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USDOT: State ranks 10th in nation in bad bridges

Many of Mississippi’s bridges may look fine from the top, but are in deplorable condition underneath.

Many of Mississippi’s bridges may look fine from the top, but are in deplorable condition underneath.

ACROSS MISSISSIPPI — A recent report of the 2013 National Bridge Inventory by the U.S. Department of Transportation (USDOT) indicates that motorists travel over the state’s 2,274 structurally compromised bridges approximately 1.2 million times every day.

The data shows that of the 17,044 bridges in Mississippi, over 13 percent are in need of replacement. The American Road & Transportation Builders Association (ARTBA) analysis of the report ranks Mississippi 10th nationally in the number of structurally deficient bridges and 14thin percentage of deficient bridges.

The Mississippi Department of Transportation (MDOT) maintains an inventory of 5,731 bridges and 29,000 highway lane miles, and invests $450 million annually in routine roadway maintenance projects. In FY 2013, maintenance operations resurfaced 135 miles of roadway, sealed another 674 lane miles, reshaped 5,740 miles of unpaved shoulders, applied 3,184 miles of striping, mowed 298,320 acres of right-of-way grass and removed 9,259 cubic yards of litter. MDOT allotted more than $64 million to fund the replacement of 14 structurally deficient bridges across the state, another $3.6 million was utilized on routine bridge maintenance and $1.1 million was spent on bridge repairs due to vehicle crashes.

“The report shows that the time for action is now, not years down the deteriorated road,” said MDOT Executive Director Melinda McGrath. “All of the state’s roads and bridges that were constructed as a result of the 1987 four-lane highway program have a shelf life. With the current level of funding for roadway and bridge maintenance, conditions will get worse before they get better. The downgrading of posted weight limits on deficient bridges will force local businesses and school buses to seek alternate routes and hinder the delivery of goods and people in a timely manner. The need for vehicle repairs will also rise and place further financial burdens on citizens. If the call for additional support is left unchecked, the lifeline for our local and national economy will be in jeopardy.”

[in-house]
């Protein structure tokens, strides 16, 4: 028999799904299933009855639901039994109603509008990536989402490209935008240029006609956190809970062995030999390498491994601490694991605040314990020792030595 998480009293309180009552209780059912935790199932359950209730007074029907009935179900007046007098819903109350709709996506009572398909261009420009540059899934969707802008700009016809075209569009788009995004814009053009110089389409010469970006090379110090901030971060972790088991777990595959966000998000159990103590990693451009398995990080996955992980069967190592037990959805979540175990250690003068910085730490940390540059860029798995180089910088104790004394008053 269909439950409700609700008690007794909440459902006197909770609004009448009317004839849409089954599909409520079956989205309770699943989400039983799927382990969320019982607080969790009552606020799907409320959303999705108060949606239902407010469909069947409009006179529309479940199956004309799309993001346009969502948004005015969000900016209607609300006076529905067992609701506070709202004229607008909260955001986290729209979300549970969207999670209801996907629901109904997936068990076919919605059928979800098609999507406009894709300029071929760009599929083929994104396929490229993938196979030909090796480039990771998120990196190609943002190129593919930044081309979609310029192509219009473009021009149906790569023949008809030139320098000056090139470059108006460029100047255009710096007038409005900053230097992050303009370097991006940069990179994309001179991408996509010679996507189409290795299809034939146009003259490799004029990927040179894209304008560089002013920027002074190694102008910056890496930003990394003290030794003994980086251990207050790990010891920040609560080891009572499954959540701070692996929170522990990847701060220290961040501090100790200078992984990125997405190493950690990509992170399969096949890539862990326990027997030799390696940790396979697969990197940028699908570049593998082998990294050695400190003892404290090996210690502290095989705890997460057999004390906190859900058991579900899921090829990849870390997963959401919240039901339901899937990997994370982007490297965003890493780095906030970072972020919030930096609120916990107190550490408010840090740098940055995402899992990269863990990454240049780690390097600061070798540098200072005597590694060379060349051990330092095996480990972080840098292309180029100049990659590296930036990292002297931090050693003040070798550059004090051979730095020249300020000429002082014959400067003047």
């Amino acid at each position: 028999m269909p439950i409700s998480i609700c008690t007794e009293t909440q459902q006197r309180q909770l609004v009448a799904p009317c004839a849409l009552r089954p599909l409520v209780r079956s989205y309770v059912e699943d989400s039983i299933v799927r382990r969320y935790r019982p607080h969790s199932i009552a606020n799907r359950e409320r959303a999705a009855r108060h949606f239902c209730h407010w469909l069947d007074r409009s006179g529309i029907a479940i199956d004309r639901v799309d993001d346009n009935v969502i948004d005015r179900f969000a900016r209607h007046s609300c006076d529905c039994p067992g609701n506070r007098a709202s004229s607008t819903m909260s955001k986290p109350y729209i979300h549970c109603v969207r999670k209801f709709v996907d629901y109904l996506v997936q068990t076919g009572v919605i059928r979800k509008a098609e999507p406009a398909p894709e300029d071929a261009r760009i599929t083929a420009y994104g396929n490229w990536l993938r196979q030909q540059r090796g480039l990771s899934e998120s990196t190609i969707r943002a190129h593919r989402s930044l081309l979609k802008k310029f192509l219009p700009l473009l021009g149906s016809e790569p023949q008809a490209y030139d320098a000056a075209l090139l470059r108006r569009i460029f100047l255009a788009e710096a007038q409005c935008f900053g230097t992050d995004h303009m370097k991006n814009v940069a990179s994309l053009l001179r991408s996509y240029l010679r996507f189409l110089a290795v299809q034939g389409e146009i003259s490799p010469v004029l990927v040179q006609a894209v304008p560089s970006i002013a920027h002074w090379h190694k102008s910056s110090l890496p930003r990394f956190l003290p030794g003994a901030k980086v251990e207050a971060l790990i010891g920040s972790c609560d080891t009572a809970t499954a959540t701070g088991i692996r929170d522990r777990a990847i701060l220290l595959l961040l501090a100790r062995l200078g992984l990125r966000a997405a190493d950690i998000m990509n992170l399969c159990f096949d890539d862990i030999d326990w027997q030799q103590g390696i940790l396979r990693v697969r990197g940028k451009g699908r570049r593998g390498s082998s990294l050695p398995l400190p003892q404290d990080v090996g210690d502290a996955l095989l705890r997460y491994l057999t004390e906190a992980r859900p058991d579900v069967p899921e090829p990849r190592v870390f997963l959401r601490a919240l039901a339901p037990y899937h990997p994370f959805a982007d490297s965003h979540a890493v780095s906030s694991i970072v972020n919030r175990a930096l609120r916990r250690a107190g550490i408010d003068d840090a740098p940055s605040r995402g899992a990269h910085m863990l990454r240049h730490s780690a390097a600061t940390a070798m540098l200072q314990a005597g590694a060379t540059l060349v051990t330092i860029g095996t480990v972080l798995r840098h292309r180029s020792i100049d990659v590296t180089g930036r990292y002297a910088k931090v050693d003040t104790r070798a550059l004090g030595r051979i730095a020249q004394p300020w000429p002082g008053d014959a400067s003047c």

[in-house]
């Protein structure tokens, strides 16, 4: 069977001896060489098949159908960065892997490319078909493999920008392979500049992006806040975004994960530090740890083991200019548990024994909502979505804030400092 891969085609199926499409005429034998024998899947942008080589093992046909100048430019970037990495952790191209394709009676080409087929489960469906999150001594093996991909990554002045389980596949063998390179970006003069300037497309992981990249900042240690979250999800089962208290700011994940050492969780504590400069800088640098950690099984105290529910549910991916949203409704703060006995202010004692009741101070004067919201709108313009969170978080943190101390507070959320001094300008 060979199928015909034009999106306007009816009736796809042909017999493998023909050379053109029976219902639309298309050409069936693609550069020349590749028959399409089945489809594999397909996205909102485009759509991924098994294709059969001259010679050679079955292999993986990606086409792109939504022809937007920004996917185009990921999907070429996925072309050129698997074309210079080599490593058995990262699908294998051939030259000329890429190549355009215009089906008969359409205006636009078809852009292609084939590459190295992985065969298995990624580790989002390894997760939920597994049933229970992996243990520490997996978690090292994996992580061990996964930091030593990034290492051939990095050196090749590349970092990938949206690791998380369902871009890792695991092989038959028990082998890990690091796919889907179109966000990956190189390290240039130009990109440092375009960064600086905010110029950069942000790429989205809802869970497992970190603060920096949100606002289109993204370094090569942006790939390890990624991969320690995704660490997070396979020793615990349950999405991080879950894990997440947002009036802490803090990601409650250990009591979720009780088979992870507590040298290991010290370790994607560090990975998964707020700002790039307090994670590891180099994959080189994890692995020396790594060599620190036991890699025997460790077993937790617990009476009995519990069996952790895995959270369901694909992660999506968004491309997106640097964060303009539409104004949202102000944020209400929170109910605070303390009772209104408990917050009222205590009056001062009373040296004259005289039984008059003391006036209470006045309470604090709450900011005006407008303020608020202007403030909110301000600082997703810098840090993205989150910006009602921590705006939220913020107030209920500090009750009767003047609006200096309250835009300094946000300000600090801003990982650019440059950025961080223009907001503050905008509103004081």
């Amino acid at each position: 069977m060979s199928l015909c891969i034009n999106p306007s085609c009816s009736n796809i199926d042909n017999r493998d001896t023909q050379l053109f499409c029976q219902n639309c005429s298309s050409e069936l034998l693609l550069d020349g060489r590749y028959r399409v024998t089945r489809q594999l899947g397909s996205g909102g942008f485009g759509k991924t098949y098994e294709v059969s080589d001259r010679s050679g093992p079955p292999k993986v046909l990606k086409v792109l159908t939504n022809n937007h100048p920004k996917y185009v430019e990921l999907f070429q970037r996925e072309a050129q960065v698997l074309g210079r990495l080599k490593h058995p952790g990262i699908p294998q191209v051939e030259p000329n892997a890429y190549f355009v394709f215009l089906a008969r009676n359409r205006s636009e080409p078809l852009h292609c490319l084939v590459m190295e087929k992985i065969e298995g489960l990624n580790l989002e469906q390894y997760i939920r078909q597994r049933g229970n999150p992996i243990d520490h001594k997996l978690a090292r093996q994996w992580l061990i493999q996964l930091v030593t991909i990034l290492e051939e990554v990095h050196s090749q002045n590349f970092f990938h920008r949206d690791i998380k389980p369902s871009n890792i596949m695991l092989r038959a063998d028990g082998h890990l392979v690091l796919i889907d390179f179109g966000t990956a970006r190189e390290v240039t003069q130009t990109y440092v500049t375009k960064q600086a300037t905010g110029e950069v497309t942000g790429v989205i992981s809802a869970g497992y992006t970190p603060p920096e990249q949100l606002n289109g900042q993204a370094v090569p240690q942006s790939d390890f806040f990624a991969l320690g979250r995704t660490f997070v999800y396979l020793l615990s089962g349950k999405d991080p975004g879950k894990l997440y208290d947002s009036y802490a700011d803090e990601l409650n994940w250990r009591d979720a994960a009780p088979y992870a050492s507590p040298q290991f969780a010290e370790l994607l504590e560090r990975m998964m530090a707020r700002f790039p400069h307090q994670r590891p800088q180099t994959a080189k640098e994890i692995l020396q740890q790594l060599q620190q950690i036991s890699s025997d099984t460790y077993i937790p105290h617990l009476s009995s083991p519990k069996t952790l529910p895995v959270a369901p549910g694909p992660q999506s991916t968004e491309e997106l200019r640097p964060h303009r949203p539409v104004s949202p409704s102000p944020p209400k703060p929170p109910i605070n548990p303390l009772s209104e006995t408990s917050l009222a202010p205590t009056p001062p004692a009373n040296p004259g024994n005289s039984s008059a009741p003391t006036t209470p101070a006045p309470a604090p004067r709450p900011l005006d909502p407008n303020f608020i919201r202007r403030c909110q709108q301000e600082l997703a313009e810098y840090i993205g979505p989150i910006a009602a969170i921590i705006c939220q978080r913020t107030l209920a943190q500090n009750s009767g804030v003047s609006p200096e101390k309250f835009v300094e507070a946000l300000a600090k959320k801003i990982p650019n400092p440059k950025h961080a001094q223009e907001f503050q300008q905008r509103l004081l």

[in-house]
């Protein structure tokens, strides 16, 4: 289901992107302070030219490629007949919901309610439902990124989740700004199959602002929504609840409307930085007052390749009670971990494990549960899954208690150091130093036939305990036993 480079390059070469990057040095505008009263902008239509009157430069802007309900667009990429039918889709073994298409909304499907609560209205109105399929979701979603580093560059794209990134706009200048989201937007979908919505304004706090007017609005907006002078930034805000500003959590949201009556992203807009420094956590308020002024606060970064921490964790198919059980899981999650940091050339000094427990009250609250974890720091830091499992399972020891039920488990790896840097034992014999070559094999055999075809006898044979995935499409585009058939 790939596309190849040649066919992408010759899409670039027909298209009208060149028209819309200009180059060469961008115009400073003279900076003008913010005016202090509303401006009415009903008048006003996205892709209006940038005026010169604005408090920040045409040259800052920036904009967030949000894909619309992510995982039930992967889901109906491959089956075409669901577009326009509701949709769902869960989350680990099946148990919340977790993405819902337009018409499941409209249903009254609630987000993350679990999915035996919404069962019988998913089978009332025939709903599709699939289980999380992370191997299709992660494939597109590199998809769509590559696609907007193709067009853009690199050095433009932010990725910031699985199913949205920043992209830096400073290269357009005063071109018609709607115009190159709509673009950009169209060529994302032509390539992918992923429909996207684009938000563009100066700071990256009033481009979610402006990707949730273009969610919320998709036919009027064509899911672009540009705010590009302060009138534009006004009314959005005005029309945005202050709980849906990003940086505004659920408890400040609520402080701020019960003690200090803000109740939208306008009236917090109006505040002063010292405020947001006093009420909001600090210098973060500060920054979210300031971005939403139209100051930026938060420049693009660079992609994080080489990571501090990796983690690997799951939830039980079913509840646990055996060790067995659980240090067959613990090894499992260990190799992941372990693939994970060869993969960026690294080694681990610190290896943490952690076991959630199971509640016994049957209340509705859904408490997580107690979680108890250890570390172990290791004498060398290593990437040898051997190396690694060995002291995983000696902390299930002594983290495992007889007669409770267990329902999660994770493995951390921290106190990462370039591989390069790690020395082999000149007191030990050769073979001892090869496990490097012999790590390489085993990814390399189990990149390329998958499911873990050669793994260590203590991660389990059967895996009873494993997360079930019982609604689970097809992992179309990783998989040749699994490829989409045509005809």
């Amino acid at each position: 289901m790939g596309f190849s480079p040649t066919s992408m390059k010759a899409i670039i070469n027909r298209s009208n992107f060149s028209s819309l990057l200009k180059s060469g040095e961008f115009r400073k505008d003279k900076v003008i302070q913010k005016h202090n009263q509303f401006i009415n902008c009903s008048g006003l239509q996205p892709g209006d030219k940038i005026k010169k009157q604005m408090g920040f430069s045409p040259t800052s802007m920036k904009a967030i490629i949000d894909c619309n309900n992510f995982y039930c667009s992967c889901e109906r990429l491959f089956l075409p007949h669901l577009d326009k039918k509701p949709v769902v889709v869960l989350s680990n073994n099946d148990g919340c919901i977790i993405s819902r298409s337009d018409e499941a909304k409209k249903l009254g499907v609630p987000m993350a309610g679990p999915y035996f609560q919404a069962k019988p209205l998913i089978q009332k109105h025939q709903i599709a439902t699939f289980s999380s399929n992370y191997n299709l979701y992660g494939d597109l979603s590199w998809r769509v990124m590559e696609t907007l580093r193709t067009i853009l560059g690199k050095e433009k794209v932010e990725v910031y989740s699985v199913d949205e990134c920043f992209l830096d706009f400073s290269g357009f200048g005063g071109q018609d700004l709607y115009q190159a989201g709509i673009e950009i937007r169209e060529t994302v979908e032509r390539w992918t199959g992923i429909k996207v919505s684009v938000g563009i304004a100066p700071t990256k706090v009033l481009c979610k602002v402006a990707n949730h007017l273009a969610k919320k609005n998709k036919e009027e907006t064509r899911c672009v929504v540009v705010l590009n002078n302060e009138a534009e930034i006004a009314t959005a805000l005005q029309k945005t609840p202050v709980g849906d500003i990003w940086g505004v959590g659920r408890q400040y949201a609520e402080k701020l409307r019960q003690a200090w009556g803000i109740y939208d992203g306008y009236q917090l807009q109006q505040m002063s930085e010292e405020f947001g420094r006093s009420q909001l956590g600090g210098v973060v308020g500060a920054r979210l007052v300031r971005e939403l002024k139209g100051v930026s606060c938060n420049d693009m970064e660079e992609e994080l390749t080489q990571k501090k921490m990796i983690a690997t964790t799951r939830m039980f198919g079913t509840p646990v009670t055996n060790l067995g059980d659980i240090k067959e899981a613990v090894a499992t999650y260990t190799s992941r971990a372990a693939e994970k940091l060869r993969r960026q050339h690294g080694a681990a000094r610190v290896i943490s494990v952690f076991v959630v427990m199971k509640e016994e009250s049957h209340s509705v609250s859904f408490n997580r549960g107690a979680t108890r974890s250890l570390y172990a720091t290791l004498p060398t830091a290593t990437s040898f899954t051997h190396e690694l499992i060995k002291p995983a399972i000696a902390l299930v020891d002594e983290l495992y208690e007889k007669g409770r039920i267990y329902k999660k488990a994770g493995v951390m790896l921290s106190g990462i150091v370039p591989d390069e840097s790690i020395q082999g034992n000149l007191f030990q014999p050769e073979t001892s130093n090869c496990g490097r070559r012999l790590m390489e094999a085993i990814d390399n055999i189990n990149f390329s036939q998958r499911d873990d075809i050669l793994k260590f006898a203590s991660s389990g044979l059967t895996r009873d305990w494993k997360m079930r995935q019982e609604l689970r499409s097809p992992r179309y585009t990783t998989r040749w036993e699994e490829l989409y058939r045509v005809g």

On April 29, U.S. Transportation Secretary Anthony Foxx unveiled a long-term transportation bill that will be sent to Congress for consideration as the House and Senate face looming deadlines to avoid the economic uncertainty and job loss that would ensue if the Highway Trust Fund runs out of money this summer. The plan addresses the nation’s infrastructure deficit with a $302 billion, four-year surface transportation reauthorization proposal. As outlined in the FY 2015 budget, the plan will invest in the national infrastructure network, increase safety and efficiency, and provide greater access to ladders of opportunity, all without adding to the deficit, by relying on the President’s proposed pro-growth business tax reforms.

“I visited eight states and 13 cities as part of my Invest in America, Commit to the Future bus tour this month and everywhere I went, I heard the same thing — people want more transportation options and better roads and bridges to get them where they need to go,” Secretary Foxx said. “Failing to act before the Highway Trust Fund runs out is unacceptable – and unaffordable. This proposal offers the kind of job creation and certainty that the American people want and deserve. I have been pleased to see that members of both parties are already working together to solve these challenges, and I look forward to continuing our discussion and to supporting and building on the good work that’s already been done.”


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